By Edward Master
Once at some type of mini family gathering, my brother-in-law Larry (McCall) and I were reminiscing about working summers at the Quaker State oil refinery in Emlenton. Larry commented that for many local youth such as ourselves that the employment at the refinery was a 'right of passage.'
I claim several such 'rights of passage' over my youthful years. Chronologically, my first so-called right of passage was at the glass plant in Knox, PA. I received word of the summer work availabilty through Delores (Warp) Best who worked at the glass plant and for whom I worked as the attendent at her and her husband's (Ivan/Bones) small store.
Within a few days of high school graduation in June 1967, I clocked in for the four-to-midnight shift at the Knox glass plant. As far as I knew, everyone of my friends was going to a dance at the tennis courts next to the Emlenton pool. I promised myself that because this was money for college that I "would suck it up."
That introductory night I was exposed to placing 'filler' (cardboard dividers) in empty cartons which would later contain the dividers separating quart bottles for beer. We'd build up a backlog to an hour or so and then ride out the shift as the cartons went down a shoot to the bottle packers below. I really tore up the cuticles around my fingernails as I learned the technique of inserting filler dividers. A couple of times over various shift changes over the summer, I made clock-in with little room to spare.
The following summer the glass plant wasn't hiring summer help in the same numbers as the previous year and so I began as a construction laborer for J.A. Jones (my dad's employer) on its Snowshoe (PA) I-80 job. Dad was one of Jones' engineers; he was finished at Snowshoe and was working near Lock Haven on the Loganton job. About midway thru the summer Knox glass hired on again and so I returned to glassworks.
Ultimately though, the construction job was rewarding in a way. For one, I got to see up close and personal a different aspect of society.
Jones literally moved an 'army of men' from Kentucky to central Pennsylvania; this was its paving crew, including the batch plant (concrete). The job initially involved removing the top of one mountain to fill up the adjacent valley. I-80 was put down on top of the fill; the Snowshoe job eventually was given a smooth paving award from PennDot. Snowshoe eventually became a regular pit-stop on travels to and from out east.
After the glass business came the oil wars or, I should say, grass wars. I never did much work in the barrel house (loading cases of packaged cans of oil onto trucks or rail cars) or around the oil tanks. I cut (mowed) grass sometimes by hand. I reported to the 'yard' every morning as the yard foreman Ralph Myers designated our assignments.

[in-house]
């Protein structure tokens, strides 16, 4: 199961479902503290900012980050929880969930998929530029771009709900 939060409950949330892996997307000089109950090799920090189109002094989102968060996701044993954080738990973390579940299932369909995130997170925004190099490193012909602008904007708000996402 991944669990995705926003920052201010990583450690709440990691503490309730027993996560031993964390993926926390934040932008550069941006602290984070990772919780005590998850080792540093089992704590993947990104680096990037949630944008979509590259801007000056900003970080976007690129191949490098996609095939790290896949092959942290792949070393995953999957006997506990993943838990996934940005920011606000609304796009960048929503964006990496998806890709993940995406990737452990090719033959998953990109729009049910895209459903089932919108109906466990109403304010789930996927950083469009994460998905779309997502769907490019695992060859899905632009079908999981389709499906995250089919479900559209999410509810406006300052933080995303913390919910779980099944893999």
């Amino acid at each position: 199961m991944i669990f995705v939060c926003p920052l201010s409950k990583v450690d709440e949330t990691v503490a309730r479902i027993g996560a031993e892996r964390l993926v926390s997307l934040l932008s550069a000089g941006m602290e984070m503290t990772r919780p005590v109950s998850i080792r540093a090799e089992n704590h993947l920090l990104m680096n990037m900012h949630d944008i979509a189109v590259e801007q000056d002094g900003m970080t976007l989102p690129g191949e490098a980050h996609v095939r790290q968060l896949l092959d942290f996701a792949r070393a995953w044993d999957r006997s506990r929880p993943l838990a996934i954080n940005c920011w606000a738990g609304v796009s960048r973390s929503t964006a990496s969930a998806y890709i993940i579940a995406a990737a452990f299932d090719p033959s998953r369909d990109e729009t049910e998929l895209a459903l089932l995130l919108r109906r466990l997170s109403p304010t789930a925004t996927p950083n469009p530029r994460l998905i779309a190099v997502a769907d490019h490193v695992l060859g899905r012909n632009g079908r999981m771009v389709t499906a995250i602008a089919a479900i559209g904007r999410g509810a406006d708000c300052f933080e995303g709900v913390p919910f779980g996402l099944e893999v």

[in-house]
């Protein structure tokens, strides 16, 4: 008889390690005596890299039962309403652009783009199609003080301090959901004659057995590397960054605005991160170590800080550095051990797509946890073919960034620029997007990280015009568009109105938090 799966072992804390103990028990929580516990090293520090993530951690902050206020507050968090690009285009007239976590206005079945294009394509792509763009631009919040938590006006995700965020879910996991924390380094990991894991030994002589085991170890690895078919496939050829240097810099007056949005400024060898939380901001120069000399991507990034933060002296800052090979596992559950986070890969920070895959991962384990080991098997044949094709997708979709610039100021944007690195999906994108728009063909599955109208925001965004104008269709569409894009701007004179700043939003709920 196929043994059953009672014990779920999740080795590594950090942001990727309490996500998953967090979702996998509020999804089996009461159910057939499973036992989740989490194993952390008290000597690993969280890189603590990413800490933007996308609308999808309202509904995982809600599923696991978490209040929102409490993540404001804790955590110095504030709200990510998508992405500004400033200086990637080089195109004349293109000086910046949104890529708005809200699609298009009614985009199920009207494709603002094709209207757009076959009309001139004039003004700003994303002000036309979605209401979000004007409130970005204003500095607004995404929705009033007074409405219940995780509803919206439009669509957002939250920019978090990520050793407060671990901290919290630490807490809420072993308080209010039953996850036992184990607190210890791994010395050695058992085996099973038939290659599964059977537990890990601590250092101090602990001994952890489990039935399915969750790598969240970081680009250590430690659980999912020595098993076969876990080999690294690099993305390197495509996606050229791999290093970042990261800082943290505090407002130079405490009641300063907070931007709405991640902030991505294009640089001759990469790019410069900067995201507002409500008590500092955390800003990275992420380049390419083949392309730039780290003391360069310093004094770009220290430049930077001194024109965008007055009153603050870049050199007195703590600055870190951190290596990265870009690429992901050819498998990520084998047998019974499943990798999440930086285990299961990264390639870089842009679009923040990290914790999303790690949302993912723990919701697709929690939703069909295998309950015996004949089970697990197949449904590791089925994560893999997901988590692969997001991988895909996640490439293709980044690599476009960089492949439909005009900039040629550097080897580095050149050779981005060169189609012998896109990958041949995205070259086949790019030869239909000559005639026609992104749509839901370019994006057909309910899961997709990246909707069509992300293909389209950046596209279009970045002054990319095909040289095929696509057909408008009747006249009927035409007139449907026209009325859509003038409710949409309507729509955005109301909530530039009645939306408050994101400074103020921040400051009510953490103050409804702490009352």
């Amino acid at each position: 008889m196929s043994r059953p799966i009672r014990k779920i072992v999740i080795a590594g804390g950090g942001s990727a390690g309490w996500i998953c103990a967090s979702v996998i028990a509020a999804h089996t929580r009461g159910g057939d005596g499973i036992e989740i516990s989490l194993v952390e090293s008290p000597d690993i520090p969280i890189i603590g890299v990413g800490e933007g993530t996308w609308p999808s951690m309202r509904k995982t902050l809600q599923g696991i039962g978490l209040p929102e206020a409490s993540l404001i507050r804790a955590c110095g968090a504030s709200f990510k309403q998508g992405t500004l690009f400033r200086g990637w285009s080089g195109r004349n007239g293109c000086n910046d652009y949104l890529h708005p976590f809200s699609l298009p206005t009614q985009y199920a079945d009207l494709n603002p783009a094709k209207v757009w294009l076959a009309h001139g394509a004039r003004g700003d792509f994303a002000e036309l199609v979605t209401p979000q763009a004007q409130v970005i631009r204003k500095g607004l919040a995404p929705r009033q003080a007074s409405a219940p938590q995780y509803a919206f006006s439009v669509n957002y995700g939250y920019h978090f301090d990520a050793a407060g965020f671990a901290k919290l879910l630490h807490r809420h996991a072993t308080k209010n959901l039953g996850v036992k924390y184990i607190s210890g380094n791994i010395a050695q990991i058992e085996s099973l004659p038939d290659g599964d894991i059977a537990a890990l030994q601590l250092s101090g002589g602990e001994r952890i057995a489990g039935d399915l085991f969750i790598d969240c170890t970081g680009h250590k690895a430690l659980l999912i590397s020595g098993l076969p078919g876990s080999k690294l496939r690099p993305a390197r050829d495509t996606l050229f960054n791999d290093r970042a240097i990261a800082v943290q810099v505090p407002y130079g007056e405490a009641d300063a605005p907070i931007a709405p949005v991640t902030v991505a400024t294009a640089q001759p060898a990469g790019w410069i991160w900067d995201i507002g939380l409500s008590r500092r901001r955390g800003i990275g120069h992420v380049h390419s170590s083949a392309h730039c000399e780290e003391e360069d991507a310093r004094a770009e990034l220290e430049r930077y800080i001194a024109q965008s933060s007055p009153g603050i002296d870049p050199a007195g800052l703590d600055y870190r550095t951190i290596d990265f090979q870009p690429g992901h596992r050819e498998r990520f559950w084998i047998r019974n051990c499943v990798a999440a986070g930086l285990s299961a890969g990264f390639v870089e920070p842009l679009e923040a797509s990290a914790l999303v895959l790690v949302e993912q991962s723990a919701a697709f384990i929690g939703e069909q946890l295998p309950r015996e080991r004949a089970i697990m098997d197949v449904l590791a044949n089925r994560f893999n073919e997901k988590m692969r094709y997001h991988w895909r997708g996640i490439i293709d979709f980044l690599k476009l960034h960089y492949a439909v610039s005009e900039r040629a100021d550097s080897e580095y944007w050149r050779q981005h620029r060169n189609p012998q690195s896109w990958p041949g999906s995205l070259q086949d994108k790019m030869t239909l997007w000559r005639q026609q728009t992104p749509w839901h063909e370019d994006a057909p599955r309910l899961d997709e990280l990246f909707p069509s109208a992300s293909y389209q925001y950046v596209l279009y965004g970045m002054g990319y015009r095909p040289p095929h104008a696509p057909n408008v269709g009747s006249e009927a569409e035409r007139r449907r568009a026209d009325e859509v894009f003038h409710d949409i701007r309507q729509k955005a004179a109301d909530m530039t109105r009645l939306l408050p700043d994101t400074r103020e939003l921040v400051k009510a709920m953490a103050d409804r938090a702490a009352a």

Normally, I used a mower with an attached 3-edged blade. With an attached strap, I carried the mower over a shoulder. How it got heavier and dug into my shoulder as the workday passed, I don't know. I mowed rain or shine. And, too often, the mower functioned intermittently at best. I did the refinery for a couple of summers, until I graduated from college. I later heard through the grapevine, long grass was never cut like I did for those couple of summers.
Then my third right of passage was Bracken Construction. I began as a concrete technician on a Clearfield 322 by-pass. I had to read and learn the ins and outs of the job with help from a PennDot manual. Actually, it was almost like a science lab at times, but with, I discovered, some heavy lifting. I did a "yield" test with a metal bucket that weighed in the neighborhood of 170 pounds when full of concrete. We had a batch plant set up when Bracken put in ramps for the Grove City exit on I-80.
At times it was almost like working on the railroad, it seemed everything was heavy. A shovel-full of concrete wasn't exactly like lifting a dustpan of crumbs. On days we paved, if we were mixing the concrete, I reported to work early to run test on the aggregates such as water in the sand. We had a lab trailer for the testing. The trailer also had equipment for determine tensile strength to break test beams of concrete.
Once, following a day of paving, the paving crew commandeered some nearby field corn, built a fire, and had a corn roast into the evening. We must have done a good job paving as the ramps stayed smooth for years afterward.
Speaking of sports
How are the Steelers still winning? Pitt lost. Penn State lost (and fired its offensive coordinator). The Pens though have seemingly recovered to notch four wins. The NBA has begun, but I prefer watching WNBA as there's less dunking and more skillful shooting needed. I can give and take college basketball; again with the skyscrapers.